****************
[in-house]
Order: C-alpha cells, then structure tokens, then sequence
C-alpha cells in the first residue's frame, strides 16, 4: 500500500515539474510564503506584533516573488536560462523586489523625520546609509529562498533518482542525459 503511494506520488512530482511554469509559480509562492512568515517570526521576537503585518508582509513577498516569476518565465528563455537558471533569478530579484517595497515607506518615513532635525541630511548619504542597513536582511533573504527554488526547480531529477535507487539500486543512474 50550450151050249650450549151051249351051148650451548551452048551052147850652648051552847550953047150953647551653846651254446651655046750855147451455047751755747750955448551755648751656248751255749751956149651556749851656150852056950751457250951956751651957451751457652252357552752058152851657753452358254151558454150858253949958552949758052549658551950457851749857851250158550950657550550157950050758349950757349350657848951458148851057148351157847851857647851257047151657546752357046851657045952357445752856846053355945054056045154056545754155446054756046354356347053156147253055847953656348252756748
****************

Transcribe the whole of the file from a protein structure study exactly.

[in-house]
Order: C-alpha cells, then structure tokens, then sequence
C-alpha cells in the first residue's frame, strides 16, 4: 500500500515539474510564503506584533516573488536560462523586489523625520546609509529562498533518482542525459 503511494506520488512530482511554469509559480509562492512568515517570526521576537503585518508582509513577498516569476518565465528563455537558471533569478530579484517595497515607506518615513532635525541630511548619504542597513536582511533573504527554488526547480531529477535507487539500486543512474 50550450151050249650450549151051249351051148650451548551452048551052147850652648051552847550953047150953647551653846651254446651655046750855147451455047751755747750955448551755648751656248751255749751956149651556749851656150852056950751457250951956751651957451751457652252357552752058152851657753452358254151558454150858253949958552949758052549658551950457851749857851250158550950657550550157950050758349950757349350657848951458148851057148351157847851857647851257047151657546752357046851657045952357445752856846053355945054056045154056545754155446054756046354356347053156147253055847953656348252756748